Harrison Weber is TNW's Features Editor in NYC. Part writer, part designer. Stay in touch: Twitter @harrisonweber, Google+ and Email. Harrison Weber is TNW's Features Editor in NYC. Part writer, part designer. Stay in touch: Twitter @harrisonweber, Google+ and Email.
Puppet Parade is an interactive installation that allows children (and adults) to use their arms to control larger than life creatures projected on a wall in front of them. The project was created by created by Design I/O, a studio specializing immersive, interactive installations and utilizes openFrameworks, an absolutely awesome artistic coding framework.
Beside the puppet masters, children can go onto the stage and interact with the puppets directly, petting them or making food for them to eat. This “dual interactive setup” lets kids perform alongside the massive puppets, blurring the line between the ‘audience’ and the puppeteers and creating an endlessly playful dialogue between the children in the space and the creatures.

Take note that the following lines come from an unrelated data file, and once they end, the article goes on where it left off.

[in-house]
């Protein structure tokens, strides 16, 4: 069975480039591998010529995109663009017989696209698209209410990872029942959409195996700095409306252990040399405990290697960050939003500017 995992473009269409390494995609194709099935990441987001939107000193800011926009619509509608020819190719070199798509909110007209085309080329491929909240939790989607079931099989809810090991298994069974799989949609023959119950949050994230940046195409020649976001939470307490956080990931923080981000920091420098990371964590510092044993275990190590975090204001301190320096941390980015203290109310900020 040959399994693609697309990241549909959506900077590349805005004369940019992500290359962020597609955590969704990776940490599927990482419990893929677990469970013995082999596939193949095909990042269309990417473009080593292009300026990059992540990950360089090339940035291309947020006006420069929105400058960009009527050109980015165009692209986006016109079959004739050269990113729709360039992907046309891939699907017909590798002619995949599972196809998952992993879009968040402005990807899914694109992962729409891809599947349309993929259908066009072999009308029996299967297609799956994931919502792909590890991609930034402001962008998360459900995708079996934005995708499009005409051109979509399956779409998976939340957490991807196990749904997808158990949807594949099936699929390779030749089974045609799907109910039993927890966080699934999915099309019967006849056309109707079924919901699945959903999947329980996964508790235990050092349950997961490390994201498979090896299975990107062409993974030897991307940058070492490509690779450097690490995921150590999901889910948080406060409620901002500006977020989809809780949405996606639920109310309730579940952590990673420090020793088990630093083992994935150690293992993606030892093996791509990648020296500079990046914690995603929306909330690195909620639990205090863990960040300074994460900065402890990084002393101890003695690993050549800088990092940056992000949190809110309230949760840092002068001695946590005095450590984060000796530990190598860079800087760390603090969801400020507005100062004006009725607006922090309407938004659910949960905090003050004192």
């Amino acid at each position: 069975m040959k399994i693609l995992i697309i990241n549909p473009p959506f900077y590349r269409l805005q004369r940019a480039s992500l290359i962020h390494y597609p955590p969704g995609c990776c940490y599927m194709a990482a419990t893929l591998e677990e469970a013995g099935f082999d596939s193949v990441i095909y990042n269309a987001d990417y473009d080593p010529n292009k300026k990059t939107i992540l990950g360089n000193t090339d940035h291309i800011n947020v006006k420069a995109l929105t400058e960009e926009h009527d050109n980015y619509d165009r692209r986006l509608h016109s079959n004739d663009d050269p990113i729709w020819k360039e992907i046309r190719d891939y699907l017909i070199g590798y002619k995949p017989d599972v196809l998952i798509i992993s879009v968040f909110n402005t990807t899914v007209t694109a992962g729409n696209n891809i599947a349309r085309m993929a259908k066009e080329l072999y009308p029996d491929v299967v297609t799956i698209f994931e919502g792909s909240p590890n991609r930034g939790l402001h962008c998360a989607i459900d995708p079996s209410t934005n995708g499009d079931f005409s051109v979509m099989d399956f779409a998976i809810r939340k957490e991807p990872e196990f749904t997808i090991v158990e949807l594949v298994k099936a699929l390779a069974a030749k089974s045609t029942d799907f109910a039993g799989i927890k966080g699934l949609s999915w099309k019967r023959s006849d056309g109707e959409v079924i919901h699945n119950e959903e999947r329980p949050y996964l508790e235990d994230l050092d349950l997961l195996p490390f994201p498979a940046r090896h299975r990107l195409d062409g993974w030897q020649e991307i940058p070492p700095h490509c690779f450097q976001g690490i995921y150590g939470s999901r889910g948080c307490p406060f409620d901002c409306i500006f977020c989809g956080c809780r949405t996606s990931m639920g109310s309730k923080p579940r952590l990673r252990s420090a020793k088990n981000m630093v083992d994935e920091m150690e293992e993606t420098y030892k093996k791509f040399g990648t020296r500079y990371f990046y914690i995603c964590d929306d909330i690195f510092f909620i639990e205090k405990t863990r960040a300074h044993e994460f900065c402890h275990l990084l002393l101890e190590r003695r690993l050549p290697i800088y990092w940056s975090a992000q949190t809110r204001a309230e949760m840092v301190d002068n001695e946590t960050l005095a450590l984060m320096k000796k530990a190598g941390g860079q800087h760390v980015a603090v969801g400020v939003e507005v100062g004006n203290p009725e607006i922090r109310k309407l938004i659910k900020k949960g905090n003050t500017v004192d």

From Design I/O:
Puppet Parade premiered at the 2011 Cinekid festival in Amsterdam. The project is based on Design I/O’s Kinect Puppet Prototype video and uses two Xbox Kinects to track the arms of the puppeteers. Puppet Parade is made with openFrameworks and ofxKinect. Sound Design by MOST Original Soundtracks.
The installation creates such a wild, out-of-this-world experience, and really pushes the boundaries of how technology can be used to simulate and realize our imaginations. If you’re interested in taking a deeper look at how the actual installation works, definitely check out Creative Applications‘ review, which explains the way the designers used two Kinects to track movement and make the puppets move in 3D space.
Check out all of TNW’s favorite experimental projects and apps here, like Thicket: An audiovisual playground for your iPad.
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